Another lady complained when someone asked her what she might name the baby.  "Ugh!  Seriously?!  If I wanted you to ask that, I would have offered up the information myself!"  <-- her real reaction (*side note: I reserve the right to get pissy about this kind of mundane stuff later in pregnancy too.  Its only funny when it happens to other people.)

4. That long dark line that develops along the bottom side of the belly.  I don't have it.  Finally something good comes from being insanely pale-skinned!

5.  Emotional outbursts that don't make any sense.  Well, sometimes they make *some* sense.  Like when I see a baby and I tear up.  Or if I'm so hungry I turn into a fussy child.  But one time I was taking this new class at the gym - it basically entails hitting large exercise balls with drum sticks to music.  The song "Its Raining Men" came on, and I was having so much fun drumming away and jumping around and singing along, I almost started to cry.  Out of happiness. That's some weird hormones.

6. Water aerobics.  I love the weightlessness, the easy exercise...but mostly the nonstop belly love from the older ladies.  I feel like a celebrity in there!  Tonight I turned around in the locker room to this series of awesome comments, "oh cute suit!" "oh look at you, you are ALL baby!" "so cute!" "you are absolutely adorable" "glowing!!" "when are you DUE?!"

What's gender got to do with it?

Boy or girl - doesn't matter, right?  Right!  And wrong.  The gender of a baby matters in ways that have nothing to do with value judgments or personal preference.  One of the most common things people ask me whether I would prefer a boy or a girl.  I suppose there are some people that freely answer this question one way or the other, but not me.  I can't.  And I won't, even if I could.

There was a time when I knew that I wanted a girl.  Three girls, actually.  Hope, Faith, and ... Love? Peace?  EarthMoonSunshine?  I forget.  This was yeeeears ago...circa 5th grade.  Circa Jennifer Love Hewitt, Party of Five, and apparently some kind of hippie influence.  Now I can honestly say that I don't have a "preference."  I have fears.  And concerns.  And I also dream about the fun little things that come with raising a boy or a girl.

The fact is, having a boy or girl does not matter to ME, but it does matter.  I studied gender long enough to know that boys and girls grow up differently and probably have some innate differences as well.  By the time children are 8-10 months old they have started developing a gender identity.  They learn that they are male or female in the same way they learn that the sky is blue.  From the moment they are born, in fact probably before that, we start to treat them differently.  Boys are more likely to be complemented for being "smart," "strong," or doing a good job.  Girls are more likely to get compliments about their looks- their cute shoes, pretty hair, or sweet smile.  (Here is a great blog about this very conundrum.)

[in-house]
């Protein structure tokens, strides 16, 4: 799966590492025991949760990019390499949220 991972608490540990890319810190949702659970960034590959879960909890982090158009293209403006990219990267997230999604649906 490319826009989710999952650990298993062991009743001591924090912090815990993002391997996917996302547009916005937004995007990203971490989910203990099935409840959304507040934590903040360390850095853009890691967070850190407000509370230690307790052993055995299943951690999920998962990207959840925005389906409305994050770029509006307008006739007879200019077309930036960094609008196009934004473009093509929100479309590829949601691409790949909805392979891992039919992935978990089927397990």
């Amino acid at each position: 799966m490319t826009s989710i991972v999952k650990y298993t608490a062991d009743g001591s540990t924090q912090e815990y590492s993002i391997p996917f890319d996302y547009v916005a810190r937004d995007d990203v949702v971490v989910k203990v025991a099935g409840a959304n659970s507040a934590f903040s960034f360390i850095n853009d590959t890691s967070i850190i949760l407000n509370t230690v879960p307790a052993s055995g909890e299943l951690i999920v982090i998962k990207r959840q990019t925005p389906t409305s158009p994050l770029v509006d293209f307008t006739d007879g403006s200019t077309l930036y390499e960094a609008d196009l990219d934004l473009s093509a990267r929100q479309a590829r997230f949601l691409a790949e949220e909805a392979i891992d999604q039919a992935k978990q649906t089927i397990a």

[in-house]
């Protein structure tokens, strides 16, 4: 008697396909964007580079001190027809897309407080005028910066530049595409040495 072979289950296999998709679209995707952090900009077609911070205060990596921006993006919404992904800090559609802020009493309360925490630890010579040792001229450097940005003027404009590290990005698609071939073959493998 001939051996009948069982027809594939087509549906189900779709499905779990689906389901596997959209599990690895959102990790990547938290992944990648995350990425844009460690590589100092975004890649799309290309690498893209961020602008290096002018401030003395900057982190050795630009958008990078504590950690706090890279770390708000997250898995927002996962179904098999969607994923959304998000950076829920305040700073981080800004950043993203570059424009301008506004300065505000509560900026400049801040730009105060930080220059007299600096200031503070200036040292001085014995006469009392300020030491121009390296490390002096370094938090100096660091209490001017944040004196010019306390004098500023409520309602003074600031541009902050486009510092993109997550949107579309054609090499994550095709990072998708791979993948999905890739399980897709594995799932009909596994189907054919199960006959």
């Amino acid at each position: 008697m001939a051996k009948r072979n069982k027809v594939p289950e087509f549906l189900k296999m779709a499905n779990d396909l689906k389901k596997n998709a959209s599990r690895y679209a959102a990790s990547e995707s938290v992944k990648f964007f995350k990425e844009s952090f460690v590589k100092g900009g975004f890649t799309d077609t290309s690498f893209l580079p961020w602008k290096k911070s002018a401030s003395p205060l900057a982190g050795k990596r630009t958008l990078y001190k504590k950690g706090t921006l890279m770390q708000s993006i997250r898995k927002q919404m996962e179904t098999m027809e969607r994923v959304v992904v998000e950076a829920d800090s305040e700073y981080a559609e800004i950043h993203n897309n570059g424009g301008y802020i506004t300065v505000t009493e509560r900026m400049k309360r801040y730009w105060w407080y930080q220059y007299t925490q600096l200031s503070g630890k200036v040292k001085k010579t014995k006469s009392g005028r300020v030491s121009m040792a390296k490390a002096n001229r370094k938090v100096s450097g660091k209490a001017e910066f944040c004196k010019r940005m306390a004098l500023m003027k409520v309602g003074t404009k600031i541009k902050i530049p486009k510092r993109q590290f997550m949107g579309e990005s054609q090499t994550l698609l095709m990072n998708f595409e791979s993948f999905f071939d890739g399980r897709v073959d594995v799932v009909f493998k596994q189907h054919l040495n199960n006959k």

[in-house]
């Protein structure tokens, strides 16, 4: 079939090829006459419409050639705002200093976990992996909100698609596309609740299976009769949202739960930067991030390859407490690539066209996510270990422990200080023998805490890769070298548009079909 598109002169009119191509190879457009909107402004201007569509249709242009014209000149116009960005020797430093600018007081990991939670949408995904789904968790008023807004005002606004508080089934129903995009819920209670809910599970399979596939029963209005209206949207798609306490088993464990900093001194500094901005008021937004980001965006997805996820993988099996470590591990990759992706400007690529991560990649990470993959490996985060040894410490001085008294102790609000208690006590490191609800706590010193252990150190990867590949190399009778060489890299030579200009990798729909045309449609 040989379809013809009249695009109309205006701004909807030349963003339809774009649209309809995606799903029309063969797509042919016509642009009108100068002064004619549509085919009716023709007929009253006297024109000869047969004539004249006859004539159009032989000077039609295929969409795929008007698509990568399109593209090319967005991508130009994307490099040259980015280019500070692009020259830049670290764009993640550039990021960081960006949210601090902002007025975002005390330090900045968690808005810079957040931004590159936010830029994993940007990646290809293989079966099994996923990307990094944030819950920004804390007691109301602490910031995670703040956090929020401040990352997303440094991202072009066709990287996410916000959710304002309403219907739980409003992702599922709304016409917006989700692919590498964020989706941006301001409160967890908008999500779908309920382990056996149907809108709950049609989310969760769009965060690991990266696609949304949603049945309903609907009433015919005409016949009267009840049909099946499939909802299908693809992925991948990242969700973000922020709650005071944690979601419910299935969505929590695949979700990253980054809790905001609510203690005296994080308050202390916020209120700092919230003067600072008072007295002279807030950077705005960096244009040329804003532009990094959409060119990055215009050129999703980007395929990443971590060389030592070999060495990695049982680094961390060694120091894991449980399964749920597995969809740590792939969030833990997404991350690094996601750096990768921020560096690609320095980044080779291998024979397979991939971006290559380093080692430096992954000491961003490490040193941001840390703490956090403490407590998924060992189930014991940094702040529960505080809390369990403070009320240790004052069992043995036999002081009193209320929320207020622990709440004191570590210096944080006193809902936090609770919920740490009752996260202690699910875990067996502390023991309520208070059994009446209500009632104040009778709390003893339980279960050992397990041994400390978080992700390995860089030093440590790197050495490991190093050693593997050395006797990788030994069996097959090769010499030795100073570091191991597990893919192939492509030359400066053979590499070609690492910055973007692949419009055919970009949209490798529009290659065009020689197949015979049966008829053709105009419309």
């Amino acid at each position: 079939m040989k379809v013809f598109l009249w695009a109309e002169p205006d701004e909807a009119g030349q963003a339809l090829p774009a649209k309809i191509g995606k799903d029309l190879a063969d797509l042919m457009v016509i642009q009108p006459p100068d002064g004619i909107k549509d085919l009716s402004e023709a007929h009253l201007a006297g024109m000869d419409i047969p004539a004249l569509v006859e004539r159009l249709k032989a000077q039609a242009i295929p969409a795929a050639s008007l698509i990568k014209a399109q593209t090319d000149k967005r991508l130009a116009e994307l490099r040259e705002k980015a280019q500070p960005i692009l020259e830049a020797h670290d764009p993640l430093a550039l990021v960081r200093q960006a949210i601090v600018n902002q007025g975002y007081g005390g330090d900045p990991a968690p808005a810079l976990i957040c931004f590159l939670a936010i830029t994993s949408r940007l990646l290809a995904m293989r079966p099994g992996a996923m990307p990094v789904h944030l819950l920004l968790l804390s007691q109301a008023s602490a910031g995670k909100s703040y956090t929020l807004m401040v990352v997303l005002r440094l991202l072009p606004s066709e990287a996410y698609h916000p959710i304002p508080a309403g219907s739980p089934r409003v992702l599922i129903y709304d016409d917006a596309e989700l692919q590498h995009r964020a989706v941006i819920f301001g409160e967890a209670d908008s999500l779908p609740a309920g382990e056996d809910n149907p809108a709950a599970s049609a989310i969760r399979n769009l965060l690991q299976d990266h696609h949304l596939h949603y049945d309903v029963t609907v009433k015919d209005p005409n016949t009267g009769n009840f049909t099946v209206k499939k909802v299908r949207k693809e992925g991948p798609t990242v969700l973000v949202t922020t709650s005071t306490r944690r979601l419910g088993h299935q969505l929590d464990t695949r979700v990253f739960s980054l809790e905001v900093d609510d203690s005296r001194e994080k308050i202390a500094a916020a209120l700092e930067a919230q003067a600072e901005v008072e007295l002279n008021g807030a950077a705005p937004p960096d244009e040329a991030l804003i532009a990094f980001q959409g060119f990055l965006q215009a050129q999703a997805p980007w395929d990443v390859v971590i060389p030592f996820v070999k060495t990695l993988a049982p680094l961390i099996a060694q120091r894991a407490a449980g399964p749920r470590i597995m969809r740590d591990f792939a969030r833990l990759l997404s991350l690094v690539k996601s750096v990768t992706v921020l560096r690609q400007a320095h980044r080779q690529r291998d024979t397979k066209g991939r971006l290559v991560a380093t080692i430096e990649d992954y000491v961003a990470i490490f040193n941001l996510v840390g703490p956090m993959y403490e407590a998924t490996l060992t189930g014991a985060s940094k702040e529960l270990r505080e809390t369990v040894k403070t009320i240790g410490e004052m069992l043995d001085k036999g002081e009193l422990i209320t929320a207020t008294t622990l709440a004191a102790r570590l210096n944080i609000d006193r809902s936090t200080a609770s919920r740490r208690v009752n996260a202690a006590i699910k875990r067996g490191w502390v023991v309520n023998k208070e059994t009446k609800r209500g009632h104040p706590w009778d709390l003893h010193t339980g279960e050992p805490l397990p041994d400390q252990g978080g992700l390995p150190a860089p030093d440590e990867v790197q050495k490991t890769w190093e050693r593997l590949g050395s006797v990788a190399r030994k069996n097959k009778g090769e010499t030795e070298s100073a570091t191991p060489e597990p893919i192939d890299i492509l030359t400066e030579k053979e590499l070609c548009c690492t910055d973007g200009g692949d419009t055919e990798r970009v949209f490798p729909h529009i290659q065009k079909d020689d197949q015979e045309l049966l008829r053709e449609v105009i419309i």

I've heard parents say that they tried to raise their kids "gender neutral," but each time it became impossible.  That makes sense to me.  Studies have shown that boys and girls tend to be naturally attracted to more "male" or "female" activities, toys, and behaviors.  Not true in every case, of course, just tendencies.  And we can't necessarily control that.  We can't control the messages kids get from other adults and kids.  And then we have our own limitations.  I have probably complimented little girls' clothing and hair 1.8 million times without thinking anything of it.  We do these things!  We all live in a gendered world.

And I know the world will not be a fair and balanced place for my children.  These fears go beyond gender too.  Chances are we not resolve sexism, homophobia, poverty, and the hundreds of our other social blemishes before my kids are grown.  But this doesn't make me "wish" for a boy any more than a girl.  It's not like that.

There is a fascinating and wonderful scene in the movie, The Family Stone, that my family watches every Christmas.  Sarah Jessica Parker's character tries to make a point about how it's a tough world out there, and even tougher if you are gay, and so doesn't every parent hope for a "normal" child?  Diane Keaton is the mother of the five Stone children, one of whom is gay.  She and the father, Craig T. Nelson, have such a fantastic response.  They remind me of my parents and of Jake's.

This video should start at the 3:15 mark - if you want to see the whole train wreck from the top, go to YouTube. I love this movie!

I think that all any parent hopes for is that their child will have the courage he or she will need to face life's inevitable unfairness.  I hope that I will find the way to pass that on to my kids.  Whether they are boy, girl, alien or superhero.